“We are here today because we have tried everything we can think of to get P&G’s attention,” said Laurel Sutherlin, a spokesperson for the protesting organization.
As of 11:30 a.m. Wednesday, workers were attempting to remove the sign.
Sutherlin said he believes two to three people were arrested during the protest, but he isn’t sure of the total numbers.
“Today’s demonstration occurs amidst a rapidly escalating, multi-faceted campaign calling on the consumer goods giant to meaningfully address systemic failures of its corporate policies and actions to prevent forest destruction, climate pollution and conflicts with local communities that result from its large scale use of forest risk commodities like palm oil and wood pulp in its products,” Blair Fitzgibbon, a public relations representative for the Rainforest Action Network, said in a press release.
According to protesters, the Rainforest Action Network is made up of an international group of people that are working to hold P&G accountable.
A spokesperson for P&G released the following statement:
“We respect the right to protest peacefully, but dangerous stunts that put people at risk and divert valuable public resources cross the line. It’s important for people to know that although we do not own or manage forests, our commitments and actions related to forestry are among the most rigorous in our industry. Today, for every tree we use, at least two are regrown. Our progress has been recognized by leading, independent monitors of how companies uphold their commitments to sustainability, including the Carbon Disclosure Project.”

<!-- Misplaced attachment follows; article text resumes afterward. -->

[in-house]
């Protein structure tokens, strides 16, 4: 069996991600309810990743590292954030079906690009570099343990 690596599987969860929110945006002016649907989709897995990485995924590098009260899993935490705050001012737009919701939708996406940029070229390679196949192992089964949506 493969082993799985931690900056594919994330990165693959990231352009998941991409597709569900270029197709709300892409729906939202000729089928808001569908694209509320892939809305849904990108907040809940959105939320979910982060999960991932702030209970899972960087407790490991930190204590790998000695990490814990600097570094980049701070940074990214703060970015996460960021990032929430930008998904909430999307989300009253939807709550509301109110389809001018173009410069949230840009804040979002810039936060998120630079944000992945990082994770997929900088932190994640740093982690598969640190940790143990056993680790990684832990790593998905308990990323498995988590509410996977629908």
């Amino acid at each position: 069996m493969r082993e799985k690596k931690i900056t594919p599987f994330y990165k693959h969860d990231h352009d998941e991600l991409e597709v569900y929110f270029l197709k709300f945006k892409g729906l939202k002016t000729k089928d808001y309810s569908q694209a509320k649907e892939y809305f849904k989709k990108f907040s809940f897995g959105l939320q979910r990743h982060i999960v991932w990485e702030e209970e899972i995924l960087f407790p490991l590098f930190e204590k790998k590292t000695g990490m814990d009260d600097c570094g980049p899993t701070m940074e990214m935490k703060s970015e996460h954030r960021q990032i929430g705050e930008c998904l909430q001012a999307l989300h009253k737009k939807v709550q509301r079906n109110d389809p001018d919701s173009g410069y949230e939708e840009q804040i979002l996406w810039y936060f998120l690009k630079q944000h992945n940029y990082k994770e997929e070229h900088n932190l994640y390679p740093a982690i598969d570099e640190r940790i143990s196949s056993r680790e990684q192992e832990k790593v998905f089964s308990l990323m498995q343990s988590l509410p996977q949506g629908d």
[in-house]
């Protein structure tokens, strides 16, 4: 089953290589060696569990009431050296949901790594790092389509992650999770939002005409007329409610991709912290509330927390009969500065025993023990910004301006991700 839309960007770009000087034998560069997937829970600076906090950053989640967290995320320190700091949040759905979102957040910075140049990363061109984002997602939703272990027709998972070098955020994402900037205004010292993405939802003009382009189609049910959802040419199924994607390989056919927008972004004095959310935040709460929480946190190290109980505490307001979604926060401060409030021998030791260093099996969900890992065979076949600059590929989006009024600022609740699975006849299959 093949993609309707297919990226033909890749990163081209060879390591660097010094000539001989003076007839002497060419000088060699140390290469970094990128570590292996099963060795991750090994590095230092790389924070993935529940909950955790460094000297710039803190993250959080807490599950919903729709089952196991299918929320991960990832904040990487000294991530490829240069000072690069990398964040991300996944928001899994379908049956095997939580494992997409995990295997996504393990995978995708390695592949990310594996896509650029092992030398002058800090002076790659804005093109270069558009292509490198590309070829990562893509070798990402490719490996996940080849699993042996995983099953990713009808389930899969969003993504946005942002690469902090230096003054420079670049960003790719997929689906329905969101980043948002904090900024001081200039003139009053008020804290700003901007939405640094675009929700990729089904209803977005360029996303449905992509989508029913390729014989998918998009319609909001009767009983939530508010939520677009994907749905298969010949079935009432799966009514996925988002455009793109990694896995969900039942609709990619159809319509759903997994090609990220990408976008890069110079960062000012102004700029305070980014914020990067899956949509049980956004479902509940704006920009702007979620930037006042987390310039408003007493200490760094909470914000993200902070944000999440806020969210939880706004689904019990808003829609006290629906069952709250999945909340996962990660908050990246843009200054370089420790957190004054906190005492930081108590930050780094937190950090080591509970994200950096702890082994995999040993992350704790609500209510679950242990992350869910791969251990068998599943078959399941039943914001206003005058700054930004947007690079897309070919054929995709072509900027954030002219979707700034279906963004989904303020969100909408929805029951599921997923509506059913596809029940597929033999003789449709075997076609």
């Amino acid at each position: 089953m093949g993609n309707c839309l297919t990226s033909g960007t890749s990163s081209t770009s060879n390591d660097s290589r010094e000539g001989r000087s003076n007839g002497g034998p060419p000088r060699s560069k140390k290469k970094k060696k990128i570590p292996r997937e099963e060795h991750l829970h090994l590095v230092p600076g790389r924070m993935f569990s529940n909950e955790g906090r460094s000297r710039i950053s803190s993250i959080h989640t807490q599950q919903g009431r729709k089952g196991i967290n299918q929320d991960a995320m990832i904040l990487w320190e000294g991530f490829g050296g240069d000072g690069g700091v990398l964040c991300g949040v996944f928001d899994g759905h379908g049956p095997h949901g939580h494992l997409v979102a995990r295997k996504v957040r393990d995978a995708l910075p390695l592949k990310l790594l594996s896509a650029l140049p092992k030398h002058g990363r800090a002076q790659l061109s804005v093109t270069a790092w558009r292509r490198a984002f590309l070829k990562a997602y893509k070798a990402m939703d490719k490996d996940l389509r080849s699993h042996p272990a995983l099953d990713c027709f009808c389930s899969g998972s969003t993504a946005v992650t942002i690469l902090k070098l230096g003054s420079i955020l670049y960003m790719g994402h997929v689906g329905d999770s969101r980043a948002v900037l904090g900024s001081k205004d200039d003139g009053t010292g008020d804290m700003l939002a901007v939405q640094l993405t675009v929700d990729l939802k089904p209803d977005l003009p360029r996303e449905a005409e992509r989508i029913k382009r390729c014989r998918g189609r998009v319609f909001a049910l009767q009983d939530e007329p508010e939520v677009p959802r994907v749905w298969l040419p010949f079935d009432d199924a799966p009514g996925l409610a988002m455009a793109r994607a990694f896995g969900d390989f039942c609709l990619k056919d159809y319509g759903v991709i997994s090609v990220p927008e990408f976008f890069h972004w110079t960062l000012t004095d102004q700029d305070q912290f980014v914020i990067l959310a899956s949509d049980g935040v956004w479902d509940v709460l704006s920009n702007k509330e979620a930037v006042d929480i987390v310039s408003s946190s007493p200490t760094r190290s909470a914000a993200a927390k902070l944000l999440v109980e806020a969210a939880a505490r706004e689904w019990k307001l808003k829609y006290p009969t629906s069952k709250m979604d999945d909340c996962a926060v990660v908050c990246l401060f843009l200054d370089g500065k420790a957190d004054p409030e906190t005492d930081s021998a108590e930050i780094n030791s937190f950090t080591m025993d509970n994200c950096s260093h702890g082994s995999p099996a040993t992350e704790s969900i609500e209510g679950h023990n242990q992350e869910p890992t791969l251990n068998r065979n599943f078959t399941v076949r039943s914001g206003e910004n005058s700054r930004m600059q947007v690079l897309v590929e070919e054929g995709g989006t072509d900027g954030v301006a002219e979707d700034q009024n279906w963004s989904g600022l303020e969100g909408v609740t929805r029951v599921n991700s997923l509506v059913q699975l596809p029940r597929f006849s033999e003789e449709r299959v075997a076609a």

One week away from the company’s annual meeting of shareholders, descendants of the company’s founders have escalated their campaign for environmental reforms at Cincinnati’s biggest global company.
They’re asking shareholders to vote against four of P&G’s 14 board nominees, including Chairman and CEO Jon Moeller.
Two large investors — the New York Pension Fund and Green Century Capital Management — have voiced support for the effort.
The descendants of William Procter and James Gamble, who are also P&G shareholders, claim the company hasn’t done enough to respond to a 2020 vote in which 67% of shareholders called on P&G to “increase the scale, pace, and rigor of its efforts to eliminate deforestation and forest degradation from its supply chains.”
P&G promised decisive action in 2014, after Greenpeace protesters hung 60-foot banners from the company’s headquarters building.
The WCPO 9 I-Team has been researching P&G’s response to deforestation because of increasing calls by environmental activists and descendants of the company’s founders for P&G to do more. Beyond those complaints, the European Union has adopted new regulations that requires all companies to show their products did not come from land subject to deforestation after December 2020.
The company provides a detailed look at its compliance mechanisms in a pair of grievance trackers.
One shows P&G’s response to complaints about its palm oil supply chain. The other does the same for wood pulp, which is used to make toilet paper, tissues and paper towels.
The wood pulp grievance tracker lists seven issues investigated by the company since 2008, when it “stopped sourcing from Indonesia due to human rights concerns.”
In the palm oil tracker, P&G shows 40 grievances investigated by the company. They resulted in 21 supplier suspensions since 2016.
From rainforests to boreal forests
The rainforest grievances show the complexity of business relationships that P&G monitors with field assessments, satellite surveillance, deskside audits and supplier sustainability meetings. It also engages with third-party certification systems like the Roundtable for Sustainable Palm Oil and the Forest Stewardship Council.
While P&G has achieved most of its certification goals on the palm oil side, forestry certification is still a work in progress. And that’s where P&G is taking the most heat these days from environmental activists.